Dick Durbin took a lot of flack this summer for this statement:
If I read this to you and did not tell you that it was an FBI agent describing what Americans had done to prisoners in their control, you would most certainly believe this must have been done by Nazis, Soviets in their gulags, or some mad regime -- Pol Pot or others -- that had no concern for human beings
If you believe the Deanocrats and their media pals, we're holding people incommunicado, in a legal limbo, where innocents are beaten, starved, and tortured, that America is an international outlaw, that Gitmo is OBL's best recruiting tool, that we're violating the Geneva Conventions, and that all the Islamic fascisti would join with us to sing Kumbaya if only we closed Gitmo. Enough. You won't get your teens to read all three volumes of Solzhenitsyn's The Gulag Archipelago. But you may, at least, be able to get them to read from here to the bottom of this article.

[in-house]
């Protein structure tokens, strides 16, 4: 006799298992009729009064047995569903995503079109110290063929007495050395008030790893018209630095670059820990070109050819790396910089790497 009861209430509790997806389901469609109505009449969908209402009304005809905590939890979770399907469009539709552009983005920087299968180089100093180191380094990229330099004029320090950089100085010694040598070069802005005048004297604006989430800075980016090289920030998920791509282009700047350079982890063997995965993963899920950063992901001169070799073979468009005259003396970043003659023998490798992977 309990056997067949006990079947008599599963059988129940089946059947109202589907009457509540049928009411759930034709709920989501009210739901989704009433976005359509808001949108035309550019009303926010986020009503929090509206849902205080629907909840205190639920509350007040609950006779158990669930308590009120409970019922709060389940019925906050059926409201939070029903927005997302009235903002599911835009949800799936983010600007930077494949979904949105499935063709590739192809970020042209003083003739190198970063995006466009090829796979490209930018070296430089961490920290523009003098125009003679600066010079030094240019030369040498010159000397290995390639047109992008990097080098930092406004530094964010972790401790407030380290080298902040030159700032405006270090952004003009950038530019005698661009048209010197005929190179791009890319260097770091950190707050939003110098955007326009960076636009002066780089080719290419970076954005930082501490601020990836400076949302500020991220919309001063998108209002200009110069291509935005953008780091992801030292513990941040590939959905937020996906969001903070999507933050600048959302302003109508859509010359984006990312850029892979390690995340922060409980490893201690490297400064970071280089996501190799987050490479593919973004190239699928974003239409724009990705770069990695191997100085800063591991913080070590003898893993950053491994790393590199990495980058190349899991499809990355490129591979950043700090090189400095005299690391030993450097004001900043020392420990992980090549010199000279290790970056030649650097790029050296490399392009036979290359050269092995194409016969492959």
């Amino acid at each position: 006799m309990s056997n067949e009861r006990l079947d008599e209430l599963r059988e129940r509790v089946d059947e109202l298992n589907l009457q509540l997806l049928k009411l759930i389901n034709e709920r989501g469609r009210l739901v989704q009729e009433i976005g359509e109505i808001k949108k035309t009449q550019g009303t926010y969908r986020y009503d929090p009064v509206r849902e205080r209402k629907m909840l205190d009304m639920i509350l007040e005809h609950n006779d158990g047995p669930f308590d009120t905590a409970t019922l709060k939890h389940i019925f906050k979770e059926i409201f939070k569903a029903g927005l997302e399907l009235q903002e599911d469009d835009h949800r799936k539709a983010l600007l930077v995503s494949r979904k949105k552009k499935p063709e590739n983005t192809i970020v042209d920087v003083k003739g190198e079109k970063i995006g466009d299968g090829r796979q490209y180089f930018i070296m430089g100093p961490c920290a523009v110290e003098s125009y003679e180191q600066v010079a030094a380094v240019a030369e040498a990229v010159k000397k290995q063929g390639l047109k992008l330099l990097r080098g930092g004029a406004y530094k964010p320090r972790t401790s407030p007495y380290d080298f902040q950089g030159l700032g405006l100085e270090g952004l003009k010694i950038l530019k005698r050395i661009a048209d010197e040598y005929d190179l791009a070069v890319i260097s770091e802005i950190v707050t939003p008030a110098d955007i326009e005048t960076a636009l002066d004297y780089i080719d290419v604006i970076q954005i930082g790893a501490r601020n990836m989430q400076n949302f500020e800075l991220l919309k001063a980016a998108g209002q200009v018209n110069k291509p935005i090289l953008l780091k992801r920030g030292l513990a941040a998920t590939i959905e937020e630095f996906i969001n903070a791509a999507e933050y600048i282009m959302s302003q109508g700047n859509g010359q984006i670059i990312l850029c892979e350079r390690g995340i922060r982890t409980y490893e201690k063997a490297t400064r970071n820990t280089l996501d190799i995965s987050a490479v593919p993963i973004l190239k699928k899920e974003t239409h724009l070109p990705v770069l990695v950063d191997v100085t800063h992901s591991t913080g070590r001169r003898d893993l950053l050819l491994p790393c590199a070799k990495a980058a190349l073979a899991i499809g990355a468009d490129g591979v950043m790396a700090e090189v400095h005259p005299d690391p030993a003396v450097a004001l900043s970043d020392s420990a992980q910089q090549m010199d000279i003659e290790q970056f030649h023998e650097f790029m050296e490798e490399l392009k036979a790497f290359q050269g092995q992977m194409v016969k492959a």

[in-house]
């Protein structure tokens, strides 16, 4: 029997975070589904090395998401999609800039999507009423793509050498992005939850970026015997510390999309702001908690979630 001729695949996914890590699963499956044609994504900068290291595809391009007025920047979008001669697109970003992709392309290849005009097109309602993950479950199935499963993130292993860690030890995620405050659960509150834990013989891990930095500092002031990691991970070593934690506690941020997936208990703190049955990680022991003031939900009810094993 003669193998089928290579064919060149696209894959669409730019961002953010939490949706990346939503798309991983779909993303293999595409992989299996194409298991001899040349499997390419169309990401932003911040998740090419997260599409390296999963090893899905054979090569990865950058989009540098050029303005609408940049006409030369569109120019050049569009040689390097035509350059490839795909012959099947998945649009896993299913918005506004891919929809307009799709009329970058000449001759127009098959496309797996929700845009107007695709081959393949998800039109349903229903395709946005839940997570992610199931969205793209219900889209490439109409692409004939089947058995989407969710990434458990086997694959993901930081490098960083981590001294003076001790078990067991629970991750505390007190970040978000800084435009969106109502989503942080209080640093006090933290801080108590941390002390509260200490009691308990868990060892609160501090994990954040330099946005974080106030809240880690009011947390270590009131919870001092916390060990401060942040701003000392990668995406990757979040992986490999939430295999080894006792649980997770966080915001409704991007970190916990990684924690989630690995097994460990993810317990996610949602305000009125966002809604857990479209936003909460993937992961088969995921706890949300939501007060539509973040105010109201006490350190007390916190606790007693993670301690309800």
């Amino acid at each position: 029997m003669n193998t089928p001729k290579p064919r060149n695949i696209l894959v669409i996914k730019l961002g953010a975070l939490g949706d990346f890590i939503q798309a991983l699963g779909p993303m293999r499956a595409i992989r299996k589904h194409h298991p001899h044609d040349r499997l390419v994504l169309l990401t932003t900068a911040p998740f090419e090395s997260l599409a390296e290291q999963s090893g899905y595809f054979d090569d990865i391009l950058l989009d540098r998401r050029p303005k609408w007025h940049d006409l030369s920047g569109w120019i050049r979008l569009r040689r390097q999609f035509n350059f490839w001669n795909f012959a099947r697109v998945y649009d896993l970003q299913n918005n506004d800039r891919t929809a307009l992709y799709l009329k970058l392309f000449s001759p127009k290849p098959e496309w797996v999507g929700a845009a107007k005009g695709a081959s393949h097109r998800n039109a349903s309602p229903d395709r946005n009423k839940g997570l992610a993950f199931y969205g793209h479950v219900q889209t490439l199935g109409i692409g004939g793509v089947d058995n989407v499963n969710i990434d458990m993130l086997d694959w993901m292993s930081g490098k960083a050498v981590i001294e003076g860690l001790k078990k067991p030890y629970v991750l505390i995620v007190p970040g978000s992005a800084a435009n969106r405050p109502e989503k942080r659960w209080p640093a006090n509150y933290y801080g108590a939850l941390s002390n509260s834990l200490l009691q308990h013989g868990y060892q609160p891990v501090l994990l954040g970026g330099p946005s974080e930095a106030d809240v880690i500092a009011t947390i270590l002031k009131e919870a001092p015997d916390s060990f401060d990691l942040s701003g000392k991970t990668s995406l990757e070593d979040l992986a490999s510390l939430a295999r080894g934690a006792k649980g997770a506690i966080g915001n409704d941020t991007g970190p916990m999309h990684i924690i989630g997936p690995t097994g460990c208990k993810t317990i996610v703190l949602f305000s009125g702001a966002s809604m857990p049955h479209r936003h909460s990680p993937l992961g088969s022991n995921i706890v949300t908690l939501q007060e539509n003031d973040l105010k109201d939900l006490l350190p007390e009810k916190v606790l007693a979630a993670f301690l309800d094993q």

Importantly, Babbin isn't comfortable addressing the actual substance of the criticisms leveled against the Guantanamo and other camps. Instead, he has to make up specious claims which are easier to refute.
The actual claims that human rights groups are making are proving to be accurate, if current press accounts are correct. We are holding people incommunicado, in former Soviet prisons, in violation of the Geneva Conventions. The U.S. is not an international outlaw, but we are facing increasingly pointed questions from our oldest allies:
Pressure was growing on the US and its new allies in eastern Europe last night amid allegations that the CIA has been interrogating al-Qaida suspects at former Soviet camps in Poland and Romania. The Red Cross and the European commission intervened after Human Rights Watch claimed a covert system of jails was set up in eastern Europe after September 11.
Poland and Romania both deny that any "black camps" exist in their countries.